Signal processing

OpenSoundscape provides a set of signal processing tools developed in house. In this notebook we provide a comparison of two of these tools on a published bioacoustics dataset.

Run this tutorial

This tutorial is more than a reference! It’s a Jupyter Notebook which you can run and modify on Google Colab or your own computer.

Link to tutorial

How to run tutorial

Open In Colab

The link opens the tutorial in Google Colab. Uncomment the “installation” line in the first cell to install OpenSoundscape.

Download via DownGit

The link downloads the tutorial file to your computer. Follow the Jupyter installation instructions, then open the tutorial file in Jupyter.

# if this is a Google Colab notebook, install opensoundscape in the runtime environment
if 'google.colab' in str(get_ipython()):
  %pip install opensoundscape


Import required packages

# Data handling and plotting
import pandas as pd
pd.set_option('mode.chained_assignment', None)
from pathlib import Path
from sklearn.metrics import precision_score, recall_score

# figures
import IPython.display as ipd
from matplotlib import pyplot as plt
plt.rcParams['figure.figsize'] = [10,3] # spectrogram / figure size - adjust for your display
%config InlineBackend.figure_format = 'retina'

# Audio handling
from import Audio
from opensoundscape.spectrogram import Spectrogram

# Signal processing
from opensoundscape.ribbit import ribbit
from opensoundscape.signal_processing import detect_peak_sequence_cwt

# ignore deprecation warnings
import warnings
warnings.filterwarnings('ignore', category=DeprecationWarning)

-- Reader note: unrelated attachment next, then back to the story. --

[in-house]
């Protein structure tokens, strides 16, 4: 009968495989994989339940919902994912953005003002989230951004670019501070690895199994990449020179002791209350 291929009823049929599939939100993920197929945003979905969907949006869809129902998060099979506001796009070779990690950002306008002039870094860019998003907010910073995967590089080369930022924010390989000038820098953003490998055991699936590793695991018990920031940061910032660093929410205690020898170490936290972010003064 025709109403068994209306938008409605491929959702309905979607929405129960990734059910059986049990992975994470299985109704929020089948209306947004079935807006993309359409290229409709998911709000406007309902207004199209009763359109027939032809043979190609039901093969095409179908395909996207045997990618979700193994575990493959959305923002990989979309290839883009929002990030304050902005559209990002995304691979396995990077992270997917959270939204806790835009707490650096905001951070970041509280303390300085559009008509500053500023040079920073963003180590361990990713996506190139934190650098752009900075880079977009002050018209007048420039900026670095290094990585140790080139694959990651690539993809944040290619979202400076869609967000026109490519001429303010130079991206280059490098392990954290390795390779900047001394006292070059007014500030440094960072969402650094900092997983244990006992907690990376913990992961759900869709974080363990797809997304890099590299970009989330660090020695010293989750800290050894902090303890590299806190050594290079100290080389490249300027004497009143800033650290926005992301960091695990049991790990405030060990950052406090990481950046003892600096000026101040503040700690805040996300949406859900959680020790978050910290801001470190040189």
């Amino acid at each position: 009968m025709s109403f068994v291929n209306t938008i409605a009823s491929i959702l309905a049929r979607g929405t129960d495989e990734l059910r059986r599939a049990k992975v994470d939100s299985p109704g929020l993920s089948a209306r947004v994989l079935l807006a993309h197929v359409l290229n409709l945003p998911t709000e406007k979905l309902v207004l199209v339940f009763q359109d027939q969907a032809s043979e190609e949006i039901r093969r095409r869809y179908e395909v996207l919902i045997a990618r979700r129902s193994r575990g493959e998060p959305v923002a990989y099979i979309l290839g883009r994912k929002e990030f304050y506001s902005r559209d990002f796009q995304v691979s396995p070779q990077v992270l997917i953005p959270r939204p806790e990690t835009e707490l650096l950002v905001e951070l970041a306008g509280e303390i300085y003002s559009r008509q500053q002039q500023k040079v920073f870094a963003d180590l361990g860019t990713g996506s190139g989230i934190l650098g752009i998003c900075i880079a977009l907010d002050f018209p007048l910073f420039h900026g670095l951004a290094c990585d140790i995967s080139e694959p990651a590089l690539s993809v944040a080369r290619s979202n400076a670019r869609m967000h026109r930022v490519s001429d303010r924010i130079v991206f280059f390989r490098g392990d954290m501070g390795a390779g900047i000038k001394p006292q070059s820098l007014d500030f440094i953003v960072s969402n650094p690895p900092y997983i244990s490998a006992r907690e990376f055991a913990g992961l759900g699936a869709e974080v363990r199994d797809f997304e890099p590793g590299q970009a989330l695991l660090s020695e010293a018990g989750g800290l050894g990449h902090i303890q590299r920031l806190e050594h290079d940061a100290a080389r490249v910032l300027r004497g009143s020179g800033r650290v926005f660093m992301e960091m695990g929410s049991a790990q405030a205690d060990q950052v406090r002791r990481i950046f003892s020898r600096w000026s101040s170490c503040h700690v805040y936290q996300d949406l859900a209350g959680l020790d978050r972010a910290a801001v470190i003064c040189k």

/Users/SML161/opensoundscape/opensoundscape/ml/ TqdmExperimentalWarning: Using `tqdm.autonotebook.tqdm` in notebook mode. Use `tqdm.tqdm` instead to force console mode (e.g. in jupyter console)
  from tqdm.autonotebook import tqdm

Download data

We choose one particular bird species Northern Flicker (Colaptes auratus) that has a song conducive to analysis by the signal processing methods.

Run the cells below to download the sample clips for this analysis: have already been provided been with the demo repository demos-for-opso in the data folder.

!mkdir signal_processing_examples
!cd signal_processing_examples && curl '' -sLo 'nofl_keek_labels_df.csv'
!cd signal_processing_examples && curl '' -sLo 'nofl_keek_df.csv'
!mkdir signal_processing_examples/clips
!cd signal_processing_examples/clips && curl '' -sLo 'Recording_1_Segment_23.mp3'
!cd signal_processing_examples/clips && curl '' -sLo 'Recording_1_Segment_29.mp3'
!cd signal_processing_examples/clips && curl '' -sLo 'Recording_2_Segment_09.mp3'
!cd signal_processing_examples/clips && curl '' -sLo 'Recording_4_Segment_21.mp3'
!cd signal_processing_examples/clips && curl '' -sLo 'XC645833 - Northern Flicker - Colaptes auratus.mp3'
mkdir: signal_processing_examples: File exists
mkdir: signal_processing_examples/clips: File exists
# set the data path
data_path = './signal_processing_examples/'

Let us look at a particular type of song called ‘keek’ for this species which has a repeating sequence of shrill calls. The clip used to get a good idea of the song has been downloaded from xeno-canto, a website for sharing crowd-sourced recordings of wildlife sounds from all across the world.

The particular clip XC645833 - Northern Flicker - Colaptes auratus.mp3 is from Ted Floyd, XC645833. Accessible at

# load audio file and display it
nofl_keek_audio_xc = Audio.from_file(data_path + 'clips/XC645833 - Northern Flicker - Colaptes auratus.mp3')
nofl_keek_audio_xc #can also show this widget with .show_widget()
/Users/SML161/miniconda3/envs/opso_dev/lib/python3.9/site-packages/matplotlib_inline/ DeprecationWarning: InlineBackend._figure_format_changed is deprecated in traitlets 4.1: use @observe and @unobserve instead.
  def _figure_format_changed(self, name, old, new):